HIST233 - KOREA IN AGE OF EMPIRES

Description: 
This seminar examines Korea’s historical relations with various imperial powers from the early modern period to the present. Korean states faced off the Mongol invasions in the 1250s, maintained largely peaceable, if delicate relations with the Ming and Qing empires in China from the fourteenth to eighteenth centuries, and balanced competing Western imperial powers, but succumbed to Japanese colonization after 1910. After Korea’s liberation in 1945, rivalry between the Soviet Union and the United States led to Korea’s present division between North and South. What explains the differences and similarities between these epochs? How did Korean polities negotiate their political autonomy and cultural identity over this period? What informed the choices of individual Korean actors to resist, appropriate, or collaborate with empire? How do the legacies of this history inform North and South Korea in the international system of today? This course will also interrogate the relationship between international relations and human agency, by thinking about “empire” not only as an imposition by a foreign powers, but also the institutions and ideologies of empire were employed by Korean actors. It will therefore also explore Korean use of the ideologies these empires espoused, such as Confucianism, Modernism, Nationalism, and Communism, in addition to how they were contested among Koreans themselves. It will therefore also pay particular attention to the perspectives of individuals whose lives were intertwined or impacted by these histories. Fulfills History major and minor’s East/South Asia, research (R), and seminar requirements as well as counting as a Diplomatic History Concentration course.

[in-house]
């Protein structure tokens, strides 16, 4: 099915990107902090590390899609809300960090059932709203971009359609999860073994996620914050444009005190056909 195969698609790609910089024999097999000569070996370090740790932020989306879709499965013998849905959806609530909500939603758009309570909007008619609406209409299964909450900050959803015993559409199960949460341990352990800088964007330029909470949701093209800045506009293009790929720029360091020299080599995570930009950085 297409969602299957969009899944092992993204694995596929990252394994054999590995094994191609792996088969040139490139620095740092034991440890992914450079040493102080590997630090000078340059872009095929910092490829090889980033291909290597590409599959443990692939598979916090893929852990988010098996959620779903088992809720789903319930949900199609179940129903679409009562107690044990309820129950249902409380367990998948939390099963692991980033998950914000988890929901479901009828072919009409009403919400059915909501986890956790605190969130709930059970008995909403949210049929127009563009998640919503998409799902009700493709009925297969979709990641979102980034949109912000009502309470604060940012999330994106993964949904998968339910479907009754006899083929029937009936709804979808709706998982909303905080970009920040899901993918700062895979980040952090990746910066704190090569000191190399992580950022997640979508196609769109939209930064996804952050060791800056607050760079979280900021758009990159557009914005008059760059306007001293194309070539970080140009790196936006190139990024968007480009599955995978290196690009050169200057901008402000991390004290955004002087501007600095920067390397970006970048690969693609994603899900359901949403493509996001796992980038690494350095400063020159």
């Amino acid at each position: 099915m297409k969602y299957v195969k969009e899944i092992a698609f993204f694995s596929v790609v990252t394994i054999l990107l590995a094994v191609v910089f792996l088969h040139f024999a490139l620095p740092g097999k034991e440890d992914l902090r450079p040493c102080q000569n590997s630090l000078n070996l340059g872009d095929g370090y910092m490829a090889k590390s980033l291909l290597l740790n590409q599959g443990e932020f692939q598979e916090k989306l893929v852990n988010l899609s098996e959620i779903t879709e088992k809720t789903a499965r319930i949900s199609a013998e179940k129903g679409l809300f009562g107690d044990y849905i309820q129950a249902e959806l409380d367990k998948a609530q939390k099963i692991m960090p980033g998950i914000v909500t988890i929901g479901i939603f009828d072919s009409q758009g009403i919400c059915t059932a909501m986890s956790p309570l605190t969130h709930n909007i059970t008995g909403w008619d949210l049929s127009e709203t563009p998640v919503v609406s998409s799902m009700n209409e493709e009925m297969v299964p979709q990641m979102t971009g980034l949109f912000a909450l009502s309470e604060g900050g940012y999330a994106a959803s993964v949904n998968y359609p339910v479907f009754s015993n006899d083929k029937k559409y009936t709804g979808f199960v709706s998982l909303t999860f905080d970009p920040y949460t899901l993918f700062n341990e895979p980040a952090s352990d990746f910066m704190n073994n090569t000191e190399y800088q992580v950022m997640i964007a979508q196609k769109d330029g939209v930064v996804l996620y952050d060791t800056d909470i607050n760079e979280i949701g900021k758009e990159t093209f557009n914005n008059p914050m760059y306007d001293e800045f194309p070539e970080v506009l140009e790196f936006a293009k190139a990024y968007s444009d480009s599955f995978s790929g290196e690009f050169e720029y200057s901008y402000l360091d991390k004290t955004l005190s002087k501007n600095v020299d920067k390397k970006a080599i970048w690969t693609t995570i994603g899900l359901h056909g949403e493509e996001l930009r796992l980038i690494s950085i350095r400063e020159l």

Instructors: 
WANG, SIXIANG
Day and Time: 
M 0330PM-0630PM
Room: 

COLLEGE HALL 318

Activity: 
SEM
Cross Listings: 
  • EALC141403
Syllabus: 
Registration Notes: 
CROSS CULTURAL ANALYSIS